Some software tools, projects or languages I like (or I would like) to use in my day-to-day work.


I use Git for all my projects. I learnt it first through the command-line interface, then with the Magit Emacs package, which offers a nice and easy to learn user interface.

I carried out several teaching lessons of Git, first to some PhD. students of the CRI, then to some senior researchers of the CMM.

I have setup gitolite on my server to manage remotes and multi-user projects, but I plan to install a full Gitlab instance when I migrate to a more powerful machine.

Arch Linux

Arch Linux is a GNU/Linux rolling-release distribution, focusing on simplicity and flexibility. It can be hard to install onto one's computer (the first time), but I have learn a lot of things doing so.


The build system Meson helps generating multi-platform compilation recipes for software applications or libraries written in C and C++ (and other programming languages).

Its simple syntax makes it far easier to use than older alternatives, such as the infamous Autotools and CMake. Besides, a lot of open-source software projects have ditched the Autotools for Meson.

I have myself ported several (simple) applications to Meson.


THE text editor (and so much more), Emacs is my main tool to write or develop something.

Here is a list of some Emacs packages I use:

  • magit is the ultimate GUI for Git,
  • lsp-mode is my Emacs LSP client,
  • consult, vertico, orderless, corfu & marginalia are my interfaces to the completion system(s),
  • auctex to write LaTeX,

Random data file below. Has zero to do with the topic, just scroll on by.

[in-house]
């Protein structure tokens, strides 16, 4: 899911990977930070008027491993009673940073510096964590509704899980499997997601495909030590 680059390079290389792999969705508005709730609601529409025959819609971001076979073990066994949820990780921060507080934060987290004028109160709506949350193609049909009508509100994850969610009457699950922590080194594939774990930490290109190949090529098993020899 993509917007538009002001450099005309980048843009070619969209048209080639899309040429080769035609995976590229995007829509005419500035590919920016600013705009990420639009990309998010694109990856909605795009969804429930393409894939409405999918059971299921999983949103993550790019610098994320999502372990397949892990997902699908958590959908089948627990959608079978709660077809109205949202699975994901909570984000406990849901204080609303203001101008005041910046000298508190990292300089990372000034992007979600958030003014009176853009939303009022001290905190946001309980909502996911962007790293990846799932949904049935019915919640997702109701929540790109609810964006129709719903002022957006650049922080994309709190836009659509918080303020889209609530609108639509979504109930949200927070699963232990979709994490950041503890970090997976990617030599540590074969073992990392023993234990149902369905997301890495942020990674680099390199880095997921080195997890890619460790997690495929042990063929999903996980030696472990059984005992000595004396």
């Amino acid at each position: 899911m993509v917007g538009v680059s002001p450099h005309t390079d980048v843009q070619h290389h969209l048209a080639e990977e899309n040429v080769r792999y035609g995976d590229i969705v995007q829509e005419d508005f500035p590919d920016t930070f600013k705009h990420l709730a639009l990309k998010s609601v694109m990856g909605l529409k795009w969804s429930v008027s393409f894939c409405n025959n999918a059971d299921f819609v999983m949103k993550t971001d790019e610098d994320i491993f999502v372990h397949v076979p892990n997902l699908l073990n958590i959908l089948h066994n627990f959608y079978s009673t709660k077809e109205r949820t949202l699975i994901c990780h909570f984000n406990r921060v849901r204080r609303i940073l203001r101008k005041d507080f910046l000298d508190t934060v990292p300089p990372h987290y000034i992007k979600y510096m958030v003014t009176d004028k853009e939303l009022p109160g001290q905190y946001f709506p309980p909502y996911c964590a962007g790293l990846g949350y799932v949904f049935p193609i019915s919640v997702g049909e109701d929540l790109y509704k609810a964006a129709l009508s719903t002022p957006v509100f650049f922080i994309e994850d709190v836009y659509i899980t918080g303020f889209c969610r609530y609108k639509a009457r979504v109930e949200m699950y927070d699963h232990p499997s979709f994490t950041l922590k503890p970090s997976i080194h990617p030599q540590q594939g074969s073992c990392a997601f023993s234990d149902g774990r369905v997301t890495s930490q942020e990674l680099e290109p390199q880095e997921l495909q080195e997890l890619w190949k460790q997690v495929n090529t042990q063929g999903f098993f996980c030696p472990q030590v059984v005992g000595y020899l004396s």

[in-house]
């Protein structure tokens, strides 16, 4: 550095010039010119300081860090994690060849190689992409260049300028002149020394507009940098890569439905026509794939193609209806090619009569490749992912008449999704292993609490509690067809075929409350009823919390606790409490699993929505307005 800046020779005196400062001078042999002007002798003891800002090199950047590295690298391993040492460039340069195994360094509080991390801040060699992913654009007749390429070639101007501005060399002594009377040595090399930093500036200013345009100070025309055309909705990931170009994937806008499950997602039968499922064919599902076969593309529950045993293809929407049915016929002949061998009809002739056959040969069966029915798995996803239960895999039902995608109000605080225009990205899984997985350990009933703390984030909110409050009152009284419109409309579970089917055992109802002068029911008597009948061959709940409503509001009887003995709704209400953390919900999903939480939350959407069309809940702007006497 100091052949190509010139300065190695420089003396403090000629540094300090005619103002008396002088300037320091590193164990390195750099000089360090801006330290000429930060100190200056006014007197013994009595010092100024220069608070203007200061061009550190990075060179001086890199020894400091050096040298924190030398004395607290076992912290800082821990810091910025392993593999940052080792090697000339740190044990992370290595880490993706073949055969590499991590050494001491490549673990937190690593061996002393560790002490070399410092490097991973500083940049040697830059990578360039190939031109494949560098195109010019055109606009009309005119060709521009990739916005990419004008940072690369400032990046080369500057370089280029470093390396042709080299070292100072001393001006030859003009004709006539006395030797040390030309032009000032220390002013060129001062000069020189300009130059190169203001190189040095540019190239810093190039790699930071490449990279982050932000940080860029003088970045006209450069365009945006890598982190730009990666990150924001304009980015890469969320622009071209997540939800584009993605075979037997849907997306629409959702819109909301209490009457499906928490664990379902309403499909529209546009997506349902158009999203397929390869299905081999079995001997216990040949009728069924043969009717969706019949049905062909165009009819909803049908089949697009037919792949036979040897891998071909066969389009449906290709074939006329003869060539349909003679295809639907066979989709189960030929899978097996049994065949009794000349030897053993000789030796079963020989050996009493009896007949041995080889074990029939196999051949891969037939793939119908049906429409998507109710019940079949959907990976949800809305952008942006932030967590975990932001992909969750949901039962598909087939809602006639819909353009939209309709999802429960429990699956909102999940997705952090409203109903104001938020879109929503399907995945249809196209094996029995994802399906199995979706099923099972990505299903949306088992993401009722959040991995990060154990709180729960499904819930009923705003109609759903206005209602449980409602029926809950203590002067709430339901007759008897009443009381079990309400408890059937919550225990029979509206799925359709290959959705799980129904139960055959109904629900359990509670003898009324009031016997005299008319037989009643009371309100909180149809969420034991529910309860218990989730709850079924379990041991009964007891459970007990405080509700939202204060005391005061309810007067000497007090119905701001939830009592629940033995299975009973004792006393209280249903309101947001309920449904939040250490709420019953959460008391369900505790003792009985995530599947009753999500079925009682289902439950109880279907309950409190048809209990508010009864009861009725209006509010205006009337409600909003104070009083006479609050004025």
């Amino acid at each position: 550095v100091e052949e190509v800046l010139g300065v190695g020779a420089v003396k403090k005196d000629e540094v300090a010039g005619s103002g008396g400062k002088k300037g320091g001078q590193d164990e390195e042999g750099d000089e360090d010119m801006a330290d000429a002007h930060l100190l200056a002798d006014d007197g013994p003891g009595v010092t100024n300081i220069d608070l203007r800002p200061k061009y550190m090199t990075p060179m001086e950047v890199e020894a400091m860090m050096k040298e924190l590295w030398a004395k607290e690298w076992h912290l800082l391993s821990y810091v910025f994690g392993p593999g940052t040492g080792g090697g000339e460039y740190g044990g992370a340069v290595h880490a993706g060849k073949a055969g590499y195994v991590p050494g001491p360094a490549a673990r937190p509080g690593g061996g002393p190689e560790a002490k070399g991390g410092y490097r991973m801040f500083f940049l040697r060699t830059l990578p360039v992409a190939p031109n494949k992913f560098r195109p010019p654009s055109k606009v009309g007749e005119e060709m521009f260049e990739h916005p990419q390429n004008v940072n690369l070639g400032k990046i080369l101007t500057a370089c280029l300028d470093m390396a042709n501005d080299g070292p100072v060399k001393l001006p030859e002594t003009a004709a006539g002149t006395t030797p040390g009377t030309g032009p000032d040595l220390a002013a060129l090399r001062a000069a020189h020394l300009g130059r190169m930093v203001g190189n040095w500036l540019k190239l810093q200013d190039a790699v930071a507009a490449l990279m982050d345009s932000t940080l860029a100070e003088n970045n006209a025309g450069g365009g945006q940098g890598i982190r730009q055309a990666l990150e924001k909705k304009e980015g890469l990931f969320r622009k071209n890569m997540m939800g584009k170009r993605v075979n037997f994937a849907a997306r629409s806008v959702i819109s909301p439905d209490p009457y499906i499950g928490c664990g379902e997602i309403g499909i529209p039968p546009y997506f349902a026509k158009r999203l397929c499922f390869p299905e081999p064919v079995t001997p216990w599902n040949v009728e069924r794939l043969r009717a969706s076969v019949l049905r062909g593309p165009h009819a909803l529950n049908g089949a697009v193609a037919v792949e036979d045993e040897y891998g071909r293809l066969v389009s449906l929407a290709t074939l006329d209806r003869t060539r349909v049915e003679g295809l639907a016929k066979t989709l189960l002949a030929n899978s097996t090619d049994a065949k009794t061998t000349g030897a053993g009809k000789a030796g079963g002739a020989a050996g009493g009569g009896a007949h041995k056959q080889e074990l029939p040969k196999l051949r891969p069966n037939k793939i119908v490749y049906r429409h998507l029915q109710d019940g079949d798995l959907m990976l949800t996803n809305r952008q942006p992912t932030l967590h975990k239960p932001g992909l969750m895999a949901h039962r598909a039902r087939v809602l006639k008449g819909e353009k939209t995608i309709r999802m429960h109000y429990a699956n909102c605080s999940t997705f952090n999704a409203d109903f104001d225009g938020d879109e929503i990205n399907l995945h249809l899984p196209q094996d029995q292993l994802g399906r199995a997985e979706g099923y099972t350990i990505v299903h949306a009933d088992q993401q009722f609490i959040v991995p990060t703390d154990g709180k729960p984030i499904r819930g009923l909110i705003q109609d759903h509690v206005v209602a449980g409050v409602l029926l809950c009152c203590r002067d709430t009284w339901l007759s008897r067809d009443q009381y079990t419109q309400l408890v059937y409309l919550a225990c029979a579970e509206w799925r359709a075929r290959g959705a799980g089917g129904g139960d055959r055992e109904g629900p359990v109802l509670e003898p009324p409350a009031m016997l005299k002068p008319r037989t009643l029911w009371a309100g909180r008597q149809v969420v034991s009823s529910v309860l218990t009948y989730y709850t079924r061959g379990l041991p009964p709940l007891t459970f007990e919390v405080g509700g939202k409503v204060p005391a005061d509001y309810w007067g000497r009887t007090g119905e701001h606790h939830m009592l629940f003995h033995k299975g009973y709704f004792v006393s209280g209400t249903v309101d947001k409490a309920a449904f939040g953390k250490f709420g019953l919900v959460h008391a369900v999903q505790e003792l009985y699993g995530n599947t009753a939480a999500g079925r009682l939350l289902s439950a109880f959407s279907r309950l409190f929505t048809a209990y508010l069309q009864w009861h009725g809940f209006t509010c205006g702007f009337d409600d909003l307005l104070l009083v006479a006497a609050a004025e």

• tree-sitter for the on-the-fly syntax highlighting,
  • yasnippet for inserting common code snippets,
  • flycheck for syntax checking and
  • use-package to manage Emacs third-party packages.

(Well, I also know some basics of Vim)


LaTeX is a text processing system, somewhat similar to Microsoft Word or LibreOffice Writer, but somewhat totally different, as it is based on a markup (and programming) language.

I have learnt LaTeX since the beginning of my PhD. Thesis, and I have written a lot of documents using it, such as my thesis dissertation (and my PhD. defense presentation).

Here lies a minimal "Hello World" LaTeX example:

4Hello \LaTeX{}!

One of my main achievements in LaTeX, aside from my thesis dissertation, is its cover, which I reproduced in LaTeX from the Microsoft Word original version (more info in the Projects page!).

I also have taught a small number of PhD. students to begin to write their stuff using it.


One of the shiny new programming languages of this decade, Rust aims to be the next contender in the systems programming category. Backed by type theory and programming languages research, it is a safer alternative to C and C++.

Since the release of Rust 1.0 in 2015, a lot of things have been written into it. I've began to replace some basic terminal tools by more efficient Rust alternatives. In particular, I recommend:

  • bat as a better cat,
  • ripgrep as a better grep,
  • lsd as a better ls,
  • fd as a better find,
  • sd as a better sed,
  • zoxide or
  • broot as better cd,
  • dust as a better du,
  • lfs as a better df and
  • pueue as an alternative to systemd-run.

I don't use but I'm also interested in:

  • nushell to replace ZSH,
  • zellij and
  • alacritty to replace Tilix, my terminal emulator, or
  • starship to improve the default shell prompt.

While I have not yet developed anything meaningful in Rust, I regularly follow the evolution of this language and its ecosystem. Having spent a lot of time developing (and debugging) C applications, I am very interested in it.

As above, a minimal "Hello World" example:

1fn main() {
2 println!("Hello Rust!);


I had always wanted to type properly on a keyboard, but I had never found the will to commit myself to learn the infamous French keyboard layout, Azerty (a local transposition of Qwerty).

Back in 2013, I was introduced to BÉPO, a Dvorak-inspired, French-adapted ergonomic layout, available in every Linux distribution. I did a lot of typing exercises, and now I can type efficiently without looking at my fingers.